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Get a Life

I received a copy of the following speech from a very dear friend. I am always grateful to be reminded of what is truly important. I hope this is a welcome reminder for you too.

[The following is a speech made by Pulitzer Prize-winning author Anna Quindlen]

“I’m a novelist. My work is human nature. Real life is all I know. Don’t ever confuse the two, your life and your work.

You will walk out of here this afternoon with only one thing that no one else has. There will be hundreds of people out there with your same degree… there will be thousands of people doing what you want to do for a living. But you will be the only person alive who has sole custody of your life. Your particular life. Your entire life. Not just your life at a desk, or your life on a bus, or in a car, or at the computer. Not just the life of your mind, but the life of your heart. Not just your bank account, but your soul.

People don’t talk about the soul very much anymore. It’s so much easier to write a resume than to craft a spirit. But a resume is a cold comfort on a winter night, or when you’re sad, or broke, or lonely, or when you’ve gotten back the test results and they’re not so good.

Here is my resume: I am a good mother to three children. I have tried never to let my profession stand in the way of being a good parent. I no longer consider myself the center of the universe. I show up. I listen. I try to laugh.

I am a good friend to my husband. I have tried to make marriage vows mean what they say. I am a good friend to my friends, and they to me. Without them, there would be nothing to say to you today, because I would be a cardboard cutout. But I call them on the phone, and I meet them for lunch. I would be rotten, or at best mediocre at my job, if those other things were not true. You cannot be really first rate at your work if your work is all you are.

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After Divorce: Falling in Love or Falling for Comfort

Healing from divorce is not easy. It is often a long and excruciating process and always brings out strong emotions.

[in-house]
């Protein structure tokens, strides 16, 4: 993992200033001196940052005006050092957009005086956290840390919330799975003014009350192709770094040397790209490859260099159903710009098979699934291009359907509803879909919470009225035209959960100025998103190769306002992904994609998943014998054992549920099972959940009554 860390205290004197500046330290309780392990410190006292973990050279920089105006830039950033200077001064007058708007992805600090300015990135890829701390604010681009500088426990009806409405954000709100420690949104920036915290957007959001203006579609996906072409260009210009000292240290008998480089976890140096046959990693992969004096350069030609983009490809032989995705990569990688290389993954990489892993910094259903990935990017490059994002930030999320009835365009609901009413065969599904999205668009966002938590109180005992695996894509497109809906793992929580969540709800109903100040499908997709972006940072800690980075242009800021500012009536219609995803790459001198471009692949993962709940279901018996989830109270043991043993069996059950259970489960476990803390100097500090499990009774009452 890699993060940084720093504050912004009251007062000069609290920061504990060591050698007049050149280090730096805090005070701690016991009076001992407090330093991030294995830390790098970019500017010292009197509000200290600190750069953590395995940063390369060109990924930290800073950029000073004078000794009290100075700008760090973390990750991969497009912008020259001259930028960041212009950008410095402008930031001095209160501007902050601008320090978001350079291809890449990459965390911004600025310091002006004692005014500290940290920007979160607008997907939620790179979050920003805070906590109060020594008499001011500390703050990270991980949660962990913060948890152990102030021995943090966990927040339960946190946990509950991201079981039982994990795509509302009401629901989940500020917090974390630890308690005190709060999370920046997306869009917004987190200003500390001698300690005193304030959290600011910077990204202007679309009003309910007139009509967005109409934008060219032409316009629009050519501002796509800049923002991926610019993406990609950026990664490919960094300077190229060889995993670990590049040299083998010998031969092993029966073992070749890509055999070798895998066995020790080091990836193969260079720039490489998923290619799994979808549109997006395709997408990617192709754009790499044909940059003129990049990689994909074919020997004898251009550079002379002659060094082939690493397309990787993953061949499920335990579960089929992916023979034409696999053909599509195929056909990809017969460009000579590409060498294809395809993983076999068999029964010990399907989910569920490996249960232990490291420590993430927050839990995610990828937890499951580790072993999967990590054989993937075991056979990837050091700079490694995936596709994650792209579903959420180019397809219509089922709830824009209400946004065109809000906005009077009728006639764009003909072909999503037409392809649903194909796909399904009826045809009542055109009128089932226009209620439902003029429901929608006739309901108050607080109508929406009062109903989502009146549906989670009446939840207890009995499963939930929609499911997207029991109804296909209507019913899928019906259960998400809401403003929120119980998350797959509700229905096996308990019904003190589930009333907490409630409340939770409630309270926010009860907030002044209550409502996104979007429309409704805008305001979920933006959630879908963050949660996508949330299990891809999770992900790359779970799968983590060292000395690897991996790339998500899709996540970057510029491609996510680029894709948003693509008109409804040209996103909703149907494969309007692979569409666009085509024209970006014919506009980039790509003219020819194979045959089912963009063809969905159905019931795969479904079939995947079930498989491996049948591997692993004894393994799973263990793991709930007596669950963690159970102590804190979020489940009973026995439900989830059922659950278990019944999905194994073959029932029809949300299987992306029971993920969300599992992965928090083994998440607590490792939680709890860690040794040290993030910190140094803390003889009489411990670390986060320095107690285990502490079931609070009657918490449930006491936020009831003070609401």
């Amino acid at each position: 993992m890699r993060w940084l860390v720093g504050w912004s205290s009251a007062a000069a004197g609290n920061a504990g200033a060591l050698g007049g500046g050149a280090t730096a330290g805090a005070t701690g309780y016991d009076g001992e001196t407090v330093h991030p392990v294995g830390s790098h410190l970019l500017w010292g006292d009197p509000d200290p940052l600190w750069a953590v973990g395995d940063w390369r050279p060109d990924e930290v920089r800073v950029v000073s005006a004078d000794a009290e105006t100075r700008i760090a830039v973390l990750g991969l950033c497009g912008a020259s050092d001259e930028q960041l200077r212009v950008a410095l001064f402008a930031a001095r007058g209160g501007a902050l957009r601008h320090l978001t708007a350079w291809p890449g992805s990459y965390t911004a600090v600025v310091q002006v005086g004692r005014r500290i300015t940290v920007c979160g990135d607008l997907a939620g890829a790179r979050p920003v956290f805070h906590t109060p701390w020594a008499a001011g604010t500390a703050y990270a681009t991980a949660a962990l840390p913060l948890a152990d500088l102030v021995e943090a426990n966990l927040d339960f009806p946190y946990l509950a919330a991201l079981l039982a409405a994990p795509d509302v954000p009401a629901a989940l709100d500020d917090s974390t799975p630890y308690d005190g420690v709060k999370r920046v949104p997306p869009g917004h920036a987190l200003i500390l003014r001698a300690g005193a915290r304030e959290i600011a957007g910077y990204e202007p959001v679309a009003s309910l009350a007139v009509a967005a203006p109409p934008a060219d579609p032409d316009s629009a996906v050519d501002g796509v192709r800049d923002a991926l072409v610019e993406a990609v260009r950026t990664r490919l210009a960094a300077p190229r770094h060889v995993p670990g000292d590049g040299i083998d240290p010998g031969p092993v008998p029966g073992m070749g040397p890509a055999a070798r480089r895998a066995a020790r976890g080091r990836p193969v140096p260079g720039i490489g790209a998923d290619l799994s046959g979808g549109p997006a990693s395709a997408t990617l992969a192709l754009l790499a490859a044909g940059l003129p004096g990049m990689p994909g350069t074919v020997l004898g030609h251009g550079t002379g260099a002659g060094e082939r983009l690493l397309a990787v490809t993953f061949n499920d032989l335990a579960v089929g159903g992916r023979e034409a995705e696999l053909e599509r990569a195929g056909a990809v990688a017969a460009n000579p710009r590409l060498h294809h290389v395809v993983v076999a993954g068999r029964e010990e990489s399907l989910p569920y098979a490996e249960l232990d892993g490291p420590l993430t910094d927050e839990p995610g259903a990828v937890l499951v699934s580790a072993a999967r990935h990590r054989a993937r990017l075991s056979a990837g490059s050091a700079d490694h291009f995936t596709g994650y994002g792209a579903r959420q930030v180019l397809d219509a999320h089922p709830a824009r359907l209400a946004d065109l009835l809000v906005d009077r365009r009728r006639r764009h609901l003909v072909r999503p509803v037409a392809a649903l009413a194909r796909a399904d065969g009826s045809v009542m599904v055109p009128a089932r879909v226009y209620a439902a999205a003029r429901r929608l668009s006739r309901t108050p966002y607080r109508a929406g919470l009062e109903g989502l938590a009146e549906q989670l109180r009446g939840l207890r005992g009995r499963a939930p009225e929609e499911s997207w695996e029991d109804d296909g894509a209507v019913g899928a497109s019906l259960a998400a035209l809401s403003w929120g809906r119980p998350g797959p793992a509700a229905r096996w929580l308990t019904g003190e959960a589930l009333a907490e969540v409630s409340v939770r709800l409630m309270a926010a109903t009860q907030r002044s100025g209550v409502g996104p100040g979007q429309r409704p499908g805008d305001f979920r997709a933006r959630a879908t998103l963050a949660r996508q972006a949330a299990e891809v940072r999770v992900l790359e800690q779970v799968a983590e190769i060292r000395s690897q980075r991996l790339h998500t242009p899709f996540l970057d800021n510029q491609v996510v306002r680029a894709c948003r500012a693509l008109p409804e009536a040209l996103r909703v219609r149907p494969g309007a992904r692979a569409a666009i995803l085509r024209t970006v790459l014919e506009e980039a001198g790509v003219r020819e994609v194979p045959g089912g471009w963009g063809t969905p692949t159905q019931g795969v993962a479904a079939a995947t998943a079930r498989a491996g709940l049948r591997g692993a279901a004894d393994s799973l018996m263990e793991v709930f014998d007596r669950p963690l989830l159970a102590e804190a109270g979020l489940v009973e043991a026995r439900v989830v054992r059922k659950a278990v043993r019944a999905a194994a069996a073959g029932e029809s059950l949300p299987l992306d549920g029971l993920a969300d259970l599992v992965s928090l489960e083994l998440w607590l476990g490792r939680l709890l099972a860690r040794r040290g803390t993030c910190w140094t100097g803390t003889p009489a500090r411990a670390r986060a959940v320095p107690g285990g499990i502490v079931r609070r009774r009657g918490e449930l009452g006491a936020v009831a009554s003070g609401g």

The divorce process frequently leaves people feeling:

  • Lonely
  • Flawed
  • Enraged
  • Undesirable
  • Helpless
  • Empty
  • Emotionally raw and overwhelmed

An important part of divorce is the repair process. The repair process includes learning to honor and heal the many normal and natural emotions of divorce:

  • Anger at yourself and your ex-partner
  • Shame and guilt that haunts you and keeps you stuck and unable to think about many of the alternatives and possibilities
  • Sadness and despair over the loss of the relationship
  • Anxiety over the disruption of the family
  • Loss of a lifetime of hopes, dreams, expectations

I recommend that you wait to start dating until you complete the repair process and regain some of your personal strength and resilience. I strongly urge you not to move in with anyone or get into a committed relationship during this all-important process.

The repair process takes more or less time depending on various factors:

  • What was the nature and structure of your relationship?
  • How much conflict, resentment, or power struggles did you have in your marriage?
  • How available are you to the normal, natural and necessary feelings you are feeling?
  • How strong is your external support system?

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Dr Jackie Black Newsletter


Hello. I am Dr. Jackie Black, your Couples in Trouble Expert. Since 1999, I have guided many formerly frustrated and desperately unhappy Couples in Trouble to happiness, closeness and having more fun together than they ever imagined. My years of experience combined with your commitment to your personal growth will enable you to welcome the results you have always wanted and never believed were possible in your marriage.

Learn more at DrJackieBlack.com